Furthermore, the stigma around menstruation has a negative impact on women’s health, sexuality, wellbeing, and social standing. The need to keep the menstruation secret leads to self-consciousness and hypervigilance. It even results in avoidance of activities and certain clothing. Swimming and sex are avoided out of fear that someone might react negatively to menstrual blood. In some countries menstruating women and girls are not allowed in the kitchen, bedrooms, religious activities, school, work or even prohibited to touch some things or people.

For women who are menstruating, the stigma can also have harmful medical effects, such as a delay in diagnosis and treatment. Most people don’t know what a typical period looks like, so they could overlook warning indications of potentially harmful conditions.

Eight out of ten girls report feeling mentally unprepared for their period. Many girls say that they experienced bad emotions with their first menstruation and characterize the experience as frightening and shocking. Some even go so far as to say that they feel repulsed by their period and that they think menstrual blood is filthy. However, some girls viewed menstruation as something positive, a sort of maturing process. The more prepared girls felt, the better their attitudes towards menstruation were.

What can be done?

We should rethink the negative association of menstruation and normalise talking and experiencing it. One of the main contributors in the fight to normalization may be education. Menstruation should no longer be discussed behind closed doors and be included in normal conversations and school curriculum. Open, and free talk can help everyone to understand menstruation better, even those who are not menstruating. Maybe one day menstruation might not be talked about in negative terms, but in a healthier context. So, we should all break the stigma and embrace the uncomfortableness. Menstruation is a complex topic and should be discussed thoroughly, it contains questions of gender equality, health, education, and human rights.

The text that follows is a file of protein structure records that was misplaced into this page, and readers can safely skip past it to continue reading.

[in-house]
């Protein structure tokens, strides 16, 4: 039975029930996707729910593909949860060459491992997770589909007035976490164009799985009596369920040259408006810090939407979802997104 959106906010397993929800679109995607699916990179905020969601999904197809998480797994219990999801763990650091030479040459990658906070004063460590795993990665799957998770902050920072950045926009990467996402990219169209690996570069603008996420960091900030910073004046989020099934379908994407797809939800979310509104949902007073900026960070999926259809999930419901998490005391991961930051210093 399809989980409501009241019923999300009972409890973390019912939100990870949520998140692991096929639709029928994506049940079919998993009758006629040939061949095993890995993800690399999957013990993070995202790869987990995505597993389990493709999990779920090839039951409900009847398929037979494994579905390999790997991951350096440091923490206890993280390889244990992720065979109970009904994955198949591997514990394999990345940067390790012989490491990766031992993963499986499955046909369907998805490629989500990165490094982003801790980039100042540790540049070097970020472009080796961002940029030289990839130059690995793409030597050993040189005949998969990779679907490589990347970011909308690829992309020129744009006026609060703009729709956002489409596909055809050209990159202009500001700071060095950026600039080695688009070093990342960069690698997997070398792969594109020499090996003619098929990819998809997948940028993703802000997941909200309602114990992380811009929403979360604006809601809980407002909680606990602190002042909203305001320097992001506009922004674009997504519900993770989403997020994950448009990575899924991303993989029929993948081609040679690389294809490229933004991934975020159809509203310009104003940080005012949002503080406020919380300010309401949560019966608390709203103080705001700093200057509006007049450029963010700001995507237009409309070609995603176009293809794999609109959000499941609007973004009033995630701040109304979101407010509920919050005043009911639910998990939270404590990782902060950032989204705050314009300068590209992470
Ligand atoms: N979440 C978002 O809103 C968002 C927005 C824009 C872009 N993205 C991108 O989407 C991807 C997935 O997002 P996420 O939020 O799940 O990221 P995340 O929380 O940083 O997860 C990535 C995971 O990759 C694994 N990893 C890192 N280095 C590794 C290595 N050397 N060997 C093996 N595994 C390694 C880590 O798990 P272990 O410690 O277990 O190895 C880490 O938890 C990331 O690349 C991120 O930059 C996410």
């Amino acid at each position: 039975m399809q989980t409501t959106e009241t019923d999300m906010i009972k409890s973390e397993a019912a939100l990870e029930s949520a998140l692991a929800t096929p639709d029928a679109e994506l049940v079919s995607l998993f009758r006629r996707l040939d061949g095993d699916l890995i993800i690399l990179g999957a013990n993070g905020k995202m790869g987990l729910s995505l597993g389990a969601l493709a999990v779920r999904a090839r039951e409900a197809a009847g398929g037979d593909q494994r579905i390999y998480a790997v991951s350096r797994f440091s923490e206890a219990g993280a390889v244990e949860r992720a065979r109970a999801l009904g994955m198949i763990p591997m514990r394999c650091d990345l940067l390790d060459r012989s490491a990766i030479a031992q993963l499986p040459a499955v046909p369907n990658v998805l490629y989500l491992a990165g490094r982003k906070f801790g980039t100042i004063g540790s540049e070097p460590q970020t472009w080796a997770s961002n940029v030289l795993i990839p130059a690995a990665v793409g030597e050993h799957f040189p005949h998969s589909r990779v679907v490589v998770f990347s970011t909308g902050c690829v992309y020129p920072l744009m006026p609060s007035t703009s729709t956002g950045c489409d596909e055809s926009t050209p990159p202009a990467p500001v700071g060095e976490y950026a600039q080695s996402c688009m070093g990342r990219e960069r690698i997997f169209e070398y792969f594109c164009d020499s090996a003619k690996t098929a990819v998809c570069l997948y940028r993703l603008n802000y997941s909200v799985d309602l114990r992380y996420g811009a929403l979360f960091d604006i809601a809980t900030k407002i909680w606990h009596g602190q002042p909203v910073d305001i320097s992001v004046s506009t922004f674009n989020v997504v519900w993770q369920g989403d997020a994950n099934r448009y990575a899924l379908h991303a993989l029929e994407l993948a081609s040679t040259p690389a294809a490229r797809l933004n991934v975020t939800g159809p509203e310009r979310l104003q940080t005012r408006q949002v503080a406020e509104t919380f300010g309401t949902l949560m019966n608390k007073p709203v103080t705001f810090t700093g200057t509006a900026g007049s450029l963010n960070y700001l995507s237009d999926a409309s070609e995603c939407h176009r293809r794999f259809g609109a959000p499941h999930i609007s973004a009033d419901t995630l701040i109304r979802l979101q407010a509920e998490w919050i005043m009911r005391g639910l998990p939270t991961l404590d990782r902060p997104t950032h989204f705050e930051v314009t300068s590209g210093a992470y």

All of this can help menstruating women accept themselves every day and end the restrictions put on them by taking menstruation seriously. If you think that you can benefit from professional support on this issue you can reach out here.

If you think that you can benefit from professional support on this issue you can reach out here.

Lisa Zach is an intern at Willingness and currently pursuing her master’s degree in clinical psychology. As an aspiring therapist, researcher, and educator, she is particularly interested in action-oriented research, advocacy, and holistic approaches to mental health.

References:

          Bobel, C., Winkler, I. T., Fahs, B., Hasson, K. A., Kissling, E. A. & Roberts, T. A. (2020). The Palgrave Handbook of Critical Menstruation Studies. Springer Publishing.

     Critchley, H. O., Babayev, E., Bulun, S. E., Clark, S., Garcia-Grau, I., Gregersen, P. K., Kilcoyne, A., Kim, J. Y. J., Lavender, M., Marsh, E. E., Matteson, K. A., Maybin, J. A., Metz, C. N., Moreno, I., Silk, K., Sommer, M., Simon, C., Tariyal, R., Taylor, H. S., . . . Griffith, L. G. (2020). Menstruation: science and society. American Journal of Obstetrics and Gynecology, 223(5), 624–664. https://doi.org/10.1016/j.ajog.2020.06.004